David Kung, St. Mary's College of Maryland
Tuesday, February 26, 2013
Abstract: Mathematics and music seem to come from different spheres (arts and sciences), yet they share an amazing array of commonalities. We will explore these connections by examining the musical experience from a mathematical perspective. The mathematical study of a single vibrating string unlocks a world of musical overtones and harmonics-and even explains why a clarinet plays so much lower than its similar-sized cousin the flute. Calculus, and the related field of differential equations, shows us how our ears hear differences between two instruments-what musicians call timbre-even when they play the same note at the same loudness. Finally, abstract algebra gives modern language to the structures beneath the surface of Bach's magnificent canons and fugues. Throughout the talk, mathematical concepts will come to life with musical examples played by members of the National Symphony Orchestra and the speaker, an amateur violinist.
Biographies: Dave Kung fell in love with both mathematics and music at a very early age. More successful with one than the other, he completed three degrees from the University of Wisconsin - Madison, none in music, before joining the faculty at St. Mary's College of Maryland. Recently promoted to Professor of Mathematics, he still enjoys playing violin with students and in the local community orchestra. He has authored a variety of articles on topics in harmonic analysis and mathematics education, and is the recipient of numerous awards including the 2006 Teaching Award from the MD/VA/DC section of the MAA. His 12-lecture DVD course on mathematics and music will be released by The Teaching Company early in 2013.
Cellist Yvonne Caruthers is the creator and producer of a series of Connections programs: “Science and Music”, “Language and Music”, “Math and Music,” and “History and Music”. These programs have been performed at the Kennedy Center and throughout the US during the National Symphony Orchestra’s American Residencies. They have also been taped for distribution on satellite television programs. In September 2012, Caruthers undertook a week-long residency in the Tidewater region of Virginia, performing Connections programs for students in four counties. In January 2013, she presented six performances of Science and Music at the Kennedy Center. In March she will be featured with the Ridgefield Symphony Orchestra in an orchestral performance of “Math and Music.”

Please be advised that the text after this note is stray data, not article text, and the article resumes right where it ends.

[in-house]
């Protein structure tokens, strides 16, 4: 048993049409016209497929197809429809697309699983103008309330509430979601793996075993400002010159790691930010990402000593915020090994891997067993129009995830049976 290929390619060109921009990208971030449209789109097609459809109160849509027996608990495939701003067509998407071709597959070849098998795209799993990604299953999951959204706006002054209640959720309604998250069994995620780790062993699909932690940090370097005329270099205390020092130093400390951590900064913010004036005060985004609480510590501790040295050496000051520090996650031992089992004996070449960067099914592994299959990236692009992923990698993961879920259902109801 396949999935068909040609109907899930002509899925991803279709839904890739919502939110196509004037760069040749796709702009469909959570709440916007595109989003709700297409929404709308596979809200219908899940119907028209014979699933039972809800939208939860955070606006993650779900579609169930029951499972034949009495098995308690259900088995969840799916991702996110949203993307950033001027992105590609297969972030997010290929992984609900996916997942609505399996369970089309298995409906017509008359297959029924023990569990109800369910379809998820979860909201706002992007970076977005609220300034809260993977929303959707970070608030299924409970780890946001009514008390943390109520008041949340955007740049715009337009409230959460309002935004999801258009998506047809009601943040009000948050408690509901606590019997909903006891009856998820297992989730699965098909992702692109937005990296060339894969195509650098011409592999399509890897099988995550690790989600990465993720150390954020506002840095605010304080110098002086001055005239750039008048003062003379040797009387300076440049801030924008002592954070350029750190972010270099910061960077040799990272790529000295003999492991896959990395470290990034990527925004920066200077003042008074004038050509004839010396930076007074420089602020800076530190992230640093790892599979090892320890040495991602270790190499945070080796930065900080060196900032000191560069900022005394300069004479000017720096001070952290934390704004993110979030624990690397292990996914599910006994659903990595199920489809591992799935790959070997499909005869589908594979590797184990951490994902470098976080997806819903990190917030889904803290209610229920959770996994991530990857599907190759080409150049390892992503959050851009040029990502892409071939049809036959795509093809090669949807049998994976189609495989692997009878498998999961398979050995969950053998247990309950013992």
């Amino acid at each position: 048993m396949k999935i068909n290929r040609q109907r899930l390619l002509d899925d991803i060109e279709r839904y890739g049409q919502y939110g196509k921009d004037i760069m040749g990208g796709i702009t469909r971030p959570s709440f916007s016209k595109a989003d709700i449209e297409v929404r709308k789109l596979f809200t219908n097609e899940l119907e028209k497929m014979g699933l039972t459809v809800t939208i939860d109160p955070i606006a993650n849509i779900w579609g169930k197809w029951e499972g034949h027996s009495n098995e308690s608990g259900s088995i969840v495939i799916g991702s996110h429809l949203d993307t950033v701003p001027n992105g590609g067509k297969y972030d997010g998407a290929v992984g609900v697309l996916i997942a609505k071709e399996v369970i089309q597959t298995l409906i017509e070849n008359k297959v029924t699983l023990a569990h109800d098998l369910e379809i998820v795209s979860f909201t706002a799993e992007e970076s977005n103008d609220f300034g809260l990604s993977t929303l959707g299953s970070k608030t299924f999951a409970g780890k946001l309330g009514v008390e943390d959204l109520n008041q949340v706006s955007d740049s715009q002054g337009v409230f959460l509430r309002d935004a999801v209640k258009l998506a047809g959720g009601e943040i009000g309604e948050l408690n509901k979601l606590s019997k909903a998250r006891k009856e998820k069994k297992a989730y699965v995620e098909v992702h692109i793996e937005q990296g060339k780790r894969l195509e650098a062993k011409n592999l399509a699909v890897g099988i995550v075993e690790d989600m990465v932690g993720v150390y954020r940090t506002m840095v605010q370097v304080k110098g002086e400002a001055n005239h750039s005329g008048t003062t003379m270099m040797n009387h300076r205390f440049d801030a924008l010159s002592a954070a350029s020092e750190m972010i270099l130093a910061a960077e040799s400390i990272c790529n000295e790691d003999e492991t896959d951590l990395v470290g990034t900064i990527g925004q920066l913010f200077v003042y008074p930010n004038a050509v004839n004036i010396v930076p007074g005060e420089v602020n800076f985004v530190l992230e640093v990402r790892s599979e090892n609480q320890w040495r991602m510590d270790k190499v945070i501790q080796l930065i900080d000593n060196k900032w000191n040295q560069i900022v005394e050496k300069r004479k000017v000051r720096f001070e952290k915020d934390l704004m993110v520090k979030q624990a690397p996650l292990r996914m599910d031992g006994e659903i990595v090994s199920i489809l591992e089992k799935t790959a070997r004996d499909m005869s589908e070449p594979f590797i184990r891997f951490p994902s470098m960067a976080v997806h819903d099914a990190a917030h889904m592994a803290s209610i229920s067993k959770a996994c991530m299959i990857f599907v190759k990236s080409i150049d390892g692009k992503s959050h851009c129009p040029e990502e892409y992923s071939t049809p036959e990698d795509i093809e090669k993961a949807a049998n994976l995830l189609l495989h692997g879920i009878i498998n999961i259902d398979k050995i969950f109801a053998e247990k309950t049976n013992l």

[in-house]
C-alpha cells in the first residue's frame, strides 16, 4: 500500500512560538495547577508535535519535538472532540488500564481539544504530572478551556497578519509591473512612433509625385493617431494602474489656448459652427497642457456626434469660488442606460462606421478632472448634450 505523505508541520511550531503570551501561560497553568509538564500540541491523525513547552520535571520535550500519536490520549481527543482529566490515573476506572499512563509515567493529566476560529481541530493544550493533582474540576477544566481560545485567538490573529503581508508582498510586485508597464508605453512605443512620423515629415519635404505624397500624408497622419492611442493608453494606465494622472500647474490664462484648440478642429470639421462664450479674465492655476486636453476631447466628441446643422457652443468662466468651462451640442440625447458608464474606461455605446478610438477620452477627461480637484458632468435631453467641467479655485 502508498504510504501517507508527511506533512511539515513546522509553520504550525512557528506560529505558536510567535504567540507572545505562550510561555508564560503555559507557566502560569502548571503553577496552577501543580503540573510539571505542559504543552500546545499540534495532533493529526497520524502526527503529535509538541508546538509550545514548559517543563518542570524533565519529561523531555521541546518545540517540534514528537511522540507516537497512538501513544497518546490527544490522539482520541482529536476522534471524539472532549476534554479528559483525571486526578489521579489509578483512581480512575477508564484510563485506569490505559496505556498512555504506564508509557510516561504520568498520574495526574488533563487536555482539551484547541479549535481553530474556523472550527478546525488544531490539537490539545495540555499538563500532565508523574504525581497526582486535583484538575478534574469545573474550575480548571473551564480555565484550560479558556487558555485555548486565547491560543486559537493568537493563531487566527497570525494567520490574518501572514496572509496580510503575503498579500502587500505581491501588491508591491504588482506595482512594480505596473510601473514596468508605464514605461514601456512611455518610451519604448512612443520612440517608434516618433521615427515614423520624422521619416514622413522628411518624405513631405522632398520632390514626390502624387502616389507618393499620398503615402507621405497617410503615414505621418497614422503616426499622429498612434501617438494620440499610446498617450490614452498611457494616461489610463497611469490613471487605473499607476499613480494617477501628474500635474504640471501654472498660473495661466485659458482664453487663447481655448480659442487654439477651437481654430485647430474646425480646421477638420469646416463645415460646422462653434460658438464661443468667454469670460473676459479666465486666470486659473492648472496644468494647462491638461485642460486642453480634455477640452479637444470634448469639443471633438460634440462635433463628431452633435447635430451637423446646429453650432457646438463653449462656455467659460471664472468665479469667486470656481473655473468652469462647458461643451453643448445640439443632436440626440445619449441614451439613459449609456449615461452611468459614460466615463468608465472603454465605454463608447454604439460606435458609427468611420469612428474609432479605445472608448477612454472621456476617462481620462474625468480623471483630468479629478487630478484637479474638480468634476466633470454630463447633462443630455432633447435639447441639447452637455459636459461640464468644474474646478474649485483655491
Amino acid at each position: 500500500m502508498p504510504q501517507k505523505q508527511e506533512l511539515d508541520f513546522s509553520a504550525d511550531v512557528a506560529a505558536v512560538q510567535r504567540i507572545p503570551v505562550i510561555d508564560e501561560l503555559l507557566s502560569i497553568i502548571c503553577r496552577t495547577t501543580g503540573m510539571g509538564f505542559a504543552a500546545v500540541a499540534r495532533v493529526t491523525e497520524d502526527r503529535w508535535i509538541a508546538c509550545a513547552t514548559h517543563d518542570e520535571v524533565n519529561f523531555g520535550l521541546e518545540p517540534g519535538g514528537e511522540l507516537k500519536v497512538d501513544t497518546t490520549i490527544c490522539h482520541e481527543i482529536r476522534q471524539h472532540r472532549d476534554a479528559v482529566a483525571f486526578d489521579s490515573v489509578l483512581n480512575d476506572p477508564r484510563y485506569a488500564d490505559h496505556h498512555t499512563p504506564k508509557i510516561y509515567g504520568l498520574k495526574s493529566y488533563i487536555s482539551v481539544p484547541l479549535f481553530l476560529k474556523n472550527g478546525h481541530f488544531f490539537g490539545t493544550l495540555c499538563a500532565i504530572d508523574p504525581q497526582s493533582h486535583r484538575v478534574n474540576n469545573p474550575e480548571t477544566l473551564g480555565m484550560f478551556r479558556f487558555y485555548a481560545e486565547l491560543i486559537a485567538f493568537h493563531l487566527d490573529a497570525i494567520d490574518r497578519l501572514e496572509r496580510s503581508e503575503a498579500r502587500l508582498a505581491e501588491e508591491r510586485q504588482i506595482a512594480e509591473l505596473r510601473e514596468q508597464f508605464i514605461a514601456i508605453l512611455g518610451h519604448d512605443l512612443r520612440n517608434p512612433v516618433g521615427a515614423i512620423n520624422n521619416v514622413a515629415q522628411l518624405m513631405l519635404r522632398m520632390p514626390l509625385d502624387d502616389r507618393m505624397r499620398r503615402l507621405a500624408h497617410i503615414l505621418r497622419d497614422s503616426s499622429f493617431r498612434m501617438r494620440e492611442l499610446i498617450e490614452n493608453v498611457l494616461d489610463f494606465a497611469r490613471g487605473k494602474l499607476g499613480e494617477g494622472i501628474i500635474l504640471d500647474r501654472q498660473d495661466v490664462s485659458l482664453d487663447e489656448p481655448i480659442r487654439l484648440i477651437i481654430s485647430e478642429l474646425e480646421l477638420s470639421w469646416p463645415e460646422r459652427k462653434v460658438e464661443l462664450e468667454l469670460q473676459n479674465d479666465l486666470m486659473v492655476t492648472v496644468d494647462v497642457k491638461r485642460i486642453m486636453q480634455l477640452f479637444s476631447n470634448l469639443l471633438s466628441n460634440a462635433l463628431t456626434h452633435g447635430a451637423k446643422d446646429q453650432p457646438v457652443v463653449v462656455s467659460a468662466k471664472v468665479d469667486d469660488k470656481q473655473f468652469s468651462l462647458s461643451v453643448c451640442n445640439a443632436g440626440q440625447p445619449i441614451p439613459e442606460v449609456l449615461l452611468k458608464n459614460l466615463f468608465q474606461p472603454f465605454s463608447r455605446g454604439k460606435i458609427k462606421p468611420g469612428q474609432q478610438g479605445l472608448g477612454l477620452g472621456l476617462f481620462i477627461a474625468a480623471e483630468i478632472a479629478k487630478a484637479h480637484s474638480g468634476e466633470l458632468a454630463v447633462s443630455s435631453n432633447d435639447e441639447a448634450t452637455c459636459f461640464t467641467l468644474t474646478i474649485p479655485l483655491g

In addition to performing and touring with the National Symphony Orchestra, Caruthers appears in recitals throughout the Washington metropolitan area. In November, pianist Jeffery Watson joined Caruthers in a program of cello music by Frank Bridge and Benjamin Britten at Ingleside in Washington, D.C; the duo also performs in March at Church of the Redeemer, in Bethesda, Maryland.
Caruthers lectures several times a year on musical topics for both the Kennedy Center and the Smithsonian, and regularly collaborates with noted videographer Thom Wolf on films about music.
Aaron Goldman joined the National Symphony Orchestra as Assistant Principal Flutist in September 2006. Prior to the NSO, he was Principal Flutist of the Orlando Philharmonic Orchestra and the Greater Lansing Symphony Orchestra. He has also performed with several other orchestras, including the Baltimore Symphony, the Florida Orchestra, and the Chautauqua Symphony.
As soloist, Goldman has appeared on numerous occasions with the Orlando Philharmonic Orchestra and has been twice featured with the Chamber Orchestra of Florida. He has also performed with various chamber music ensembles, both classical and jazz, and is a member of the Halil Duo with pianist Rose Grace.
A native of Needham, Massachusetts, Goldman received his Bachelor of Music degree at the Eastman School of Music in Rochester, NY, where he studied flute with Bonita Boyd and piccolo with Anne Harrow.